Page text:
Ranging from the serious to the comical, nearly 400 pieces of artwork by 188 artists are currently on display in the Attleboro Arts Museum for the Members’ Exhibition, which runs through Jan. 29.
With coronavirus regulations limiting the number of people within the museum, Executive Director Mim Fawcett said this is the first time a formal opening reception has not been held for the event.
However, the patrons adhering to the social-distancing mandate in the gallery are still “enjoying the art and finding one another,” Fawcett said.
“People are just hungry to be in a museum and look at works of art in person,” she said. “They’re making safe connections with one another in a period where we have to constantly adapt. I think it’s great to see those interactions.”
Although the Members’ Exhibit never features a set running theme, Fawcett did notice much of the artwork in the show has a “general seriousness,” taking on such topics as social and civil unrest, health and safety issues and aspects of the environment.
Fawcett also took note of the wide use of the colors of gold and brown in the artists’ works, which she perceives as not only a derivative of the environmental element, but also that of decay.
By contrast, in order to “break the darkness,” more than a few pieces of art have been purposely designed to create humor, Fawcett said.
One of these creations is “Balancing Act,” a mixed-media sculpture by Amelia Lydon of Norton, which features a dog balancing on a yellow ball with a hen on its back while another small animal watches. All the animals are wearing blue party hats with a gold sparkle on top.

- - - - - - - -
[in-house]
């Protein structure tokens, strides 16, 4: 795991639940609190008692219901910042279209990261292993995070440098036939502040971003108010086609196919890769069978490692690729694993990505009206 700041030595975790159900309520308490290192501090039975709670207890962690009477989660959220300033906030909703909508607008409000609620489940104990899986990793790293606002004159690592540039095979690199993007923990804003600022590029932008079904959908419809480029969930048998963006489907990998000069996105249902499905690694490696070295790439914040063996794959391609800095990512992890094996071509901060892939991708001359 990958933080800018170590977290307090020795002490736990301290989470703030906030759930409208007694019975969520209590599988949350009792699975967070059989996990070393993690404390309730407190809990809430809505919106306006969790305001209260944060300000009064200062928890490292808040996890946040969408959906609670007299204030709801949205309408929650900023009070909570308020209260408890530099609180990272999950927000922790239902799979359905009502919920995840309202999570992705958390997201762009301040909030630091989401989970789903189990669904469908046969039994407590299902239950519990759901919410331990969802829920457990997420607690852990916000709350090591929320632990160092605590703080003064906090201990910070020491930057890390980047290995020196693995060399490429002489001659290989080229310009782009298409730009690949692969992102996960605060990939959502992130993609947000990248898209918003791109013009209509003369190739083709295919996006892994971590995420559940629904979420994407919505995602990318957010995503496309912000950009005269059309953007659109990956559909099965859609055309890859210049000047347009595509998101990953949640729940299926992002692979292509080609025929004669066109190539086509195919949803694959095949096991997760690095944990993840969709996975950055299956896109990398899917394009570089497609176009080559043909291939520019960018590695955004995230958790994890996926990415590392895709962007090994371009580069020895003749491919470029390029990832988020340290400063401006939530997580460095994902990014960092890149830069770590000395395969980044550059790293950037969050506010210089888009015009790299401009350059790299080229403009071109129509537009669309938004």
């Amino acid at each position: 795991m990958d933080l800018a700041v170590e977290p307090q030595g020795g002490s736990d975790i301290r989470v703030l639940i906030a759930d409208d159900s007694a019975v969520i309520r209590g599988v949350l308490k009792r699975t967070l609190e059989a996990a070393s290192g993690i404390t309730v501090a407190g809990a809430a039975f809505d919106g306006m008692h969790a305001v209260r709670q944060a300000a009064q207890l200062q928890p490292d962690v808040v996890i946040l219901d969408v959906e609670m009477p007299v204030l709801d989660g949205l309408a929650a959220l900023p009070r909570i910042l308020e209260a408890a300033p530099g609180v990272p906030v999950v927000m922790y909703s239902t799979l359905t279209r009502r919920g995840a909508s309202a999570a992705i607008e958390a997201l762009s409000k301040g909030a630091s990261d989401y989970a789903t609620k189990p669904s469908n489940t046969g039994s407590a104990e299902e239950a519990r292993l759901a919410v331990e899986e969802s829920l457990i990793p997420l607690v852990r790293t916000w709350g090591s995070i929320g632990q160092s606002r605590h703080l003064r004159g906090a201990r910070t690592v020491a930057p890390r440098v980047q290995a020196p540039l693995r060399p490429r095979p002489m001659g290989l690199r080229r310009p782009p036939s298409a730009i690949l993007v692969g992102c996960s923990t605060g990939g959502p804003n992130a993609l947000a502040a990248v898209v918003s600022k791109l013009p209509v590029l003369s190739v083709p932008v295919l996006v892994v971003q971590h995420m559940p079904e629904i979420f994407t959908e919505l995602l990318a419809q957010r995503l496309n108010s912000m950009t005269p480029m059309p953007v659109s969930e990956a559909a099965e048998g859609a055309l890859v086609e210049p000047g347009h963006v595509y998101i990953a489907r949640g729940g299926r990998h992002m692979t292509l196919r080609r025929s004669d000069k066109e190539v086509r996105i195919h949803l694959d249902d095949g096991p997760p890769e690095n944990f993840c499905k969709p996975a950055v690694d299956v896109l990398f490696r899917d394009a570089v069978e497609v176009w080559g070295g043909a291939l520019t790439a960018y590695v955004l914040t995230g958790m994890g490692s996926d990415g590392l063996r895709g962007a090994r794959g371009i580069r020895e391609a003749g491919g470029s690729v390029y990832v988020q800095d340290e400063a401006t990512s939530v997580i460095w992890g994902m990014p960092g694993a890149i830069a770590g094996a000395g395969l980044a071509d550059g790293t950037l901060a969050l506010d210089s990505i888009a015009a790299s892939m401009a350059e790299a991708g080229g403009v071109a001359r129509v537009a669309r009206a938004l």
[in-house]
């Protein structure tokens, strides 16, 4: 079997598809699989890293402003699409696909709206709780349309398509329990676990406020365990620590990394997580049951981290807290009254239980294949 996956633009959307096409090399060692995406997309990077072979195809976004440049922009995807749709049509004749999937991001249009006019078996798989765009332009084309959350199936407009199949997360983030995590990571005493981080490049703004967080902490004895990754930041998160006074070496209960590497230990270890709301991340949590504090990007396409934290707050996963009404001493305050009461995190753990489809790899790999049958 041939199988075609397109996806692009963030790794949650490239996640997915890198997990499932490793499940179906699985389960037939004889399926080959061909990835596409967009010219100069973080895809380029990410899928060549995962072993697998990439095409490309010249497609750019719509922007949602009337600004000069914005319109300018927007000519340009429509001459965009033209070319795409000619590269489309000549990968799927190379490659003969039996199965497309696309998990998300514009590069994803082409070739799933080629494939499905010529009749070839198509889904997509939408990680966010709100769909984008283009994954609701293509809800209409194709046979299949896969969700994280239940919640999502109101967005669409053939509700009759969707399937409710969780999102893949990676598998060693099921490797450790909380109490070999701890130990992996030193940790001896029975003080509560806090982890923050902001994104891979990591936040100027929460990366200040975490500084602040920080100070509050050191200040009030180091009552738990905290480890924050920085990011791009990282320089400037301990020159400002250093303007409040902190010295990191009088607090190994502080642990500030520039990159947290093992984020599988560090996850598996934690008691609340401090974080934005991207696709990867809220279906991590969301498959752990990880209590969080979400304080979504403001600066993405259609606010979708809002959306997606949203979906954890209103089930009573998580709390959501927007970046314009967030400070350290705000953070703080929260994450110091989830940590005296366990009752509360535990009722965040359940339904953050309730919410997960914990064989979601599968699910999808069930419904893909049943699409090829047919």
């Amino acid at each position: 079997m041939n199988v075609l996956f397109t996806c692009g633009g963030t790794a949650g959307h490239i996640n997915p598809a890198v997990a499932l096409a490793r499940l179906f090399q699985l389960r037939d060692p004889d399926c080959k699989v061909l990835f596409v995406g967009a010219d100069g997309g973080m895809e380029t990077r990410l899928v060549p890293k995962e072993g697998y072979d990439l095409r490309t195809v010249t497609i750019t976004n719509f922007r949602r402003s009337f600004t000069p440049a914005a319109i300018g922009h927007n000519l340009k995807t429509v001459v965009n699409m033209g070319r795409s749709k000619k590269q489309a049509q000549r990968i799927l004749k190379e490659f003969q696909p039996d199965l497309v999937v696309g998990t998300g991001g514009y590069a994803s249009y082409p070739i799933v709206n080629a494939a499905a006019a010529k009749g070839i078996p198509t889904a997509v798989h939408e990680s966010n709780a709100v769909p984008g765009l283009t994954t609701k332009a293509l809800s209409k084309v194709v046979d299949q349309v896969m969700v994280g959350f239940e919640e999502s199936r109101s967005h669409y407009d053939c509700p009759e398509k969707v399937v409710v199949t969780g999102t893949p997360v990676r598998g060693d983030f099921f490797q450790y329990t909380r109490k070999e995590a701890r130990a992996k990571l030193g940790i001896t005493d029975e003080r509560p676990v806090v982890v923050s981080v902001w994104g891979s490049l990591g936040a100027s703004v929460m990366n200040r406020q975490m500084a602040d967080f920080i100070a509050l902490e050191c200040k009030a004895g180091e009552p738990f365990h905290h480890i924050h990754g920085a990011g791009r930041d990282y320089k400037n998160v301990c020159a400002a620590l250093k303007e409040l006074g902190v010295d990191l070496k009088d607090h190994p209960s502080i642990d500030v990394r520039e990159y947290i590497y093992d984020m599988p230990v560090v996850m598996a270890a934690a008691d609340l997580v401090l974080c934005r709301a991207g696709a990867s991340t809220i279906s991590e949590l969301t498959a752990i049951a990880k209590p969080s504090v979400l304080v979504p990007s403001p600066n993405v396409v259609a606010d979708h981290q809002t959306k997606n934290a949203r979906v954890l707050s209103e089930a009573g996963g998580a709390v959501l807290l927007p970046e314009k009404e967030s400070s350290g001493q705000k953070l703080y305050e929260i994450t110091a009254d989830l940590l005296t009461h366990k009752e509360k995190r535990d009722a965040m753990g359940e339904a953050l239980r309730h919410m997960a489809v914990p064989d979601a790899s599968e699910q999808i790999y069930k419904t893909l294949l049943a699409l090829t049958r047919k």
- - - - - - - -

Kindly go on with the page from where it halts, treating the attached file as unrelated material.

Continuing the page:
Conversely, the mixed-media painting “On Fire” by Peter Campbell of Lincoln, R.I., juxtaposes a fire brigade airplane with a rendering of a scene from Providence, in which a demonstration to protest the death of George Floyd turned violent in the overnight hours of June 2 at the Providence Place Mall. A large acrylic painting, “I’m So Tired, Can’t Sleep,” by Katie Blundell of Mansfield, illustrates the isolation of social-distancing.
Other artwork touching on the environmental facet included “Sunset” by Brian Aronne of Attleboro, and “Hilltop Breeze” by Melissa Riley of Attleboro, which won a Blick Art Materials gift certificate as one of the Members’ Exhibition award winners.
One artist, Fehmida Chipty of Winchester, has part of her series of abstract photography, “Red,” in the exhibit. The color red, as Chipty explained, evokes many emotions, but she hesitates in interpreting the emotions for the viewers of her work.
In correlation to her work, the roller coaster events of 2020 have evoked many different emotions for many people, including herself, Chipty said.
“I think it fits, for me, to bring this piece of work to this exhibit at this time,” she said. “That’s the beauty of art: It brings out our own emotions.”
Hours to view the exhibition in person are 10 a.m. to 5 p.m., Tuesday through Saturday.
For more information, visit attleboroartsmuseum.org.